Adj. EPS              0.97            (1.19)          (0.29)            0.39          (0.08)
Cumulative effect of adoption of the fair value option          
 % of liablities 3.13% 0.88% 0.88% 0.53% 0.35%
Widening of credit spreads  95 bps   25 bps   25 bps   15 bps   10 bps 


 For the fiscal year ended November 30, 2007, the estimated changes in the fair value of the Company’s shortterm and long-term borrowings, including fair value option was elected  that were attributable  to changes in instrument-specific credit spreads  were gains of approximately $840 million

We have computed fair value adjustment relating to Morgan Stanley's liablities under the FAS 159 based on expected movement of spreads. We expect Morgan Stanley to record $383 mn gain for reminder of 2008 and $116 mn for 2009 under FAS 159 due to expected widenind of spreads. In 2010 and 2011, we expect Morgan Stanley to report $290 mn and $118 mn loss under FAS 159 due to spreads compression on its liabilities.

 In 1Q 2008, Morgan Stanley recorded $527 million benefit from the impact of widening credit spreads on firm issued structured notes.

Now, if we take the FAS 159 adjusted income and plug it into a P/E model to run the comps...


    Price Shares o/s   EPS          
        2008 2009 2010   Thomson mean for MS - EPS
Morgan Stanley MS 43.5 1104.6 (0.12) 2.47 5.41 5.65 6.63 7.78  
Bear Stearns BSC 10.7 118 6.48 8.95 9.63   Thomson mean for MS - BVPS
Goldman Sachs GS 176.5 395 16.59 20.70 21.80 33.77 38.76 43.95  
Merrill Lynch MER 45.9 969 3.95 5.73 5.83        
Lehman Brothers LEH 43.3 554 4.88 6.75 7.06        
Company Market Cap
(US$ mn)
    2008E 2009E 2010E            
Morgan Stanley       48,074  NM          17.64        8.04 . 
Bear Stearns         1,266        1.65            1.20        1.11  
Goldman Sachs       69,749      10.64            8.53        8.10      
Merrill Lynch       44,468      11.62            8.01        7.87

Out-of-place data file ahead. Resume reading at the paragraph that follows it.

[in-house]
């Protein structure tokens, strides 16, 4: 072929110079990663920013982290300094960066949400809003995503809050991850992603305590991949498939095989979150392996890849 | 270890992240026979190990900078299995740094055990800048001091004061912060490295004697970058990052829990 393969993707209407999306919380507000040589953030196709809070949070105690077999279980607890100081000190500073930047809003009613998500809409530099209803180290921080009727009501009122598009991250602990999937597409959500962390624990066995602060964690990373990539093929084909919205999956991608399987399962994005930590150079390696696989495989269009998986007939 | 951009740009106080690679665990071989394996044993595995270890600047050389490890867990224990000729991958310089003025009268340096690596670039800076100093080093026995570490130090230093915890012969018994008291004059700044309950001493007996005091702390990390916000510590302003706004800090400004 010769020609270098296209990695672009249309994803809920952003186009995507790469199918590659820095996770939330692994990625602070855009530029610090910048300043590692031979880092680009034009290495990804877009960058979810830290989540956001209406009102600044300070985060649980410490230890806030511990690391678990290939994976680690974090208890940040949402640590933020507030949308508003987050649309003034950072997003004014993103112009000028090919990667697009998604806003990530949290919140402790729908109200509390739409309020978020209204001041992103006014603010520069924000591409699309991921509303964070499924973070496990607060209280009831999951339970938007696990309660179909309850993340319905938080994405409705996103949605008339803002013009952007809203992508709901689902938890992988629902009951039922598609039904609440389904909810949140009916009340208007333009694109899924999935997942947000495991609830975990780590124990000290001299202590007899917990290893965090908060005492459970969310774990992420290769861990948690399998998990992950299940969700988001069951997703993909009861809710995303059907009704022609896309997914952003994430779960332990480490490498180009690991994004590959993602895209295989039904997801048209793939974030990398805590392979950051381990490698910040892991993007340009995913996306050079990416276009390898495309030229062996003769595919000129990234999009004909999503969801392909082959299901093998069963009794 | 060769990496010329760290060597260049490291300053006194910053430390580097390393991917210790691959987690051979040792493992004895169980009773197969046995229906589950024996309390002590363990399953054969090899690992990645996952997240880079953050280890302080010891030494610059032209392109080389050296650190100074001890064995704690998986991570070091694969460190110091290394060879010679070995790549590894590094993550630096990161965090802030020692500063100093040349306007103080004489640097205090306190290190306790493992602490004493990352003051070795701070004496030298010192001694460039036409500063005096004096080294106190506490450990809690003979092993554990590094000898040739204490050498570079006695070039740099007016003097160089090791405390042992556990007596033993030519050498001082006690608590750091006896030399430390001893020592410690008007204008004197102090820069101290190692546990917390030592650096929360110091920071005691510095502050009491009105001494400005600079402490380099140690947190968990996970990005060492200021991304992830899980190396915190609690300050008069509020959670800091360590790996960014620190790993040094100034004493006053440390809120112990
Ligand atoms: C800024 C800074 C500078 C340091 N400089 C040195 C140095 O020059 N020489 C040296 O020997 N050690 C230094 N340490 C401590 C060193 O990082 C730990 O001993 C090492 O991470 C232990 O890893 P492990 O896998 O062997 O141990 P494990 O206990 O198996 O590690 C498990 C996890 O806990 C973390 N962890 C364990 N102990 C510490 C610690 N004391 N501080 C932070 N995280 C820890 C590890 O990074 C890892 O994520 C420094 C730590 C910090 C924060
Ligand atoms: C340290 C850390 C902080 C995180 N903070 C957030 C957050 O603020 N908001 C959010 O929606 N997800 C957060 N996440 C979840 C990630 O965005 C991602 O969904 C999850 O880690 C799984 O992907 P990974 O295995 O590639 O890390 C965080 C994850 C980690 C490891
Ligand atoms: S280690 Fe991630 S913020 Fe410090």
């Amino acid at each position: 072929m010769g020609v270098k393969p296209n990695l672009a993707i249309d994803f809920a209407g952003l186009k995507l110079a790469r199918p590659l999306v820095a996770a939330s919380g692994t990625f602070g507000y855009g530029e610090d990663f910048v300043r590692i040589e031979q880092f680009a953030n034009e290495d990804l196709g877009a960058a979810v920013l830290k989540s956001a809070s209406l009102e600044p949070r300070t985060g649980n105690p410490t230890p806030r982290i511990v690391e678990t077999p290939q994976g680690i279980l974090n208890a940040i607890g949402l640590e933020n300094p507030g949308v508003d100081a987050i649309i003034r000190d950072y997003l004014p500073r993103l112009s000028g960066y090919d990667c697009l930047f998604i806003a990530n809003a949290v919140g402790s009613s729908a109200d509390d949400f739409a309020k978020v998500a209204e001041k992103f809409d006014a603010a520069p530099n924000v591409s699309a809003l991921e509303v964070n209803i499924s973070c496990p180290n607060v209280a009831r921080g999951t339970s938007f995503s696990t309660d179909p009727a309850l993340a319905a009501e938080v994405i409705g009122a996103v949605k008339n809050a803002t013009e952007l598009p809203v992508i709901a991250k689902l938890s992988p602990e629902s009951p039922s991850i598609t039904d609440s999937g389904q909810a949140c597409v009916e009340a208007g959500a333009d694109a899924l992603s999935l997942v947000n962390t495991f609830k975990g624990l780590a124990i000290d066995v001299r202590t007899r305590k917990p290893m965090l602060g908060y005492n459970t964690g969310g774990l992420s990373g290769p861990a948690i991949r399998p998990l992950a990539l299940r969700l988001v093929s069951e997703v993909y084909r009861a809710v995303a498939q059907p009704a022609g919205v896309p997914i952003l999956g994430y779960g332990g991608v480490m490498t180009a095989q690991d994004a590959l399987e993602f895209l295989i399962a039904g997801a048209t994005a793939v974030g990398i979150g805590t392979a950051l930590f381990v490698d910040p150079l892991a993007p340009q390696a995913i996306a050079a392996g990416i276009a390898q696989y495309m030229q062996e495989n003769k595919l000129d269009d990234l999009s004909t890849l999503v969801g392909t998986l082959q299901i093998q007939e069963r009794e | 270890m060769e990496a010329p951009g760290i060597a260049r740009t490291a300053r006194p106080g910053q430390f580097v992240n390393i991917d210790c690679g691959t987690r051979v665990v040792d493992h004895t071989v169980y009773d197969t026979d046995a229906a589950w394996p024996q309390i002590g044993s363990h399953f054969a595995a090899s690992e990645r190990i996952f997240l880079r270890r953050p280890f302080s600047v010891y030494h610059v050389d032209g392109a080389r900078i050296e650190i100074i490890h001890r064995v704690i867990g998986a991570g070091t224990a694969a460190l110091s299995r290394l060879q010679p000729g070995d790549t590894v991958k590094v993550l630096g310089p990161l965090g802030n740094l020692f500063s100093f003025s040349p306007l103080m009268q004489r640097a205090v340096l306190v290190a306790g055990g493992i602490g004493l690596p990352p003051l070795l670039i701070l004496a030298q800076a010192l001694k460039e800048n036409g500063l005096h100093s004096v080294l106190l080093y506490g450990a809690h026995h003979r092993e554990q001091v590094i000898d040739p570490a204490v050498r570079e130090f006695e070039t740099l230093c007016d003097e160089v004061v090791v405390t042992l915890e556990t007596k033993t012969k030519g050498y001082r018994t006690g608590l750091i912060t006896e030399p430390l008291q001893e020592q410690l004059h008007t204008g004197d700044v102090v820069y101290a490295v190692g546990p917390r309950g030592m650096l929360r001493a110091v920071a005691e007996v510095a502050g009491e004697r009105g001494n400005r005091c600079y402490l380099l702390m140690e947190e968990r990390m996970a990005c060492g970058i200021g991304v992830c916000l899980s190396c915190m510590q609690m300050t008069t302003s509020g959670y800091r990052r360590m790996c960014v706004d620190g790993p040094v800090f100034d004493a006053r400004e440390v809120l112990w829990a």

Lehman Brothers       23,991        8.88            6.42        6.14            
Industry Average   8.20 6.04 5.80            
Excluding Bear Sterns   10.38 7.65 7.37            
Current share price 43.5                  
P/E approach                    
P/E           7.65                  
EPS (2009) 2.47                  
Estimated Price         18.87                  
Upside (downside) -56.6%                  

We have excluded Bear Sterns from the peer average owing to the recent liquidity crisis faced by the firm in the repo market.We belive that recent initiatives by Fed to open the discount window to prime brokerages firm will help them manage their short term liquidity and they will be able to avert a similar repo crises. That does not mean that I feel they are out of the water. Another bank very well may fail, as the pop media pieces excerpted above regarding LIBOR clearly indicate that the large money center banks certainly agree with me. The next shoe to drop, IMO is the CDS and counterparty credit arena, where the Fed has much less control. This is in essence what happened to Bear Stearns, but on a smaller scale. I think that once the CDS market (or any other market with lax counterparty credit controls) starts to unravel, all hell will break loose. This is essentially what the Fed was trying to prevent in the rescue of Bear Stearns.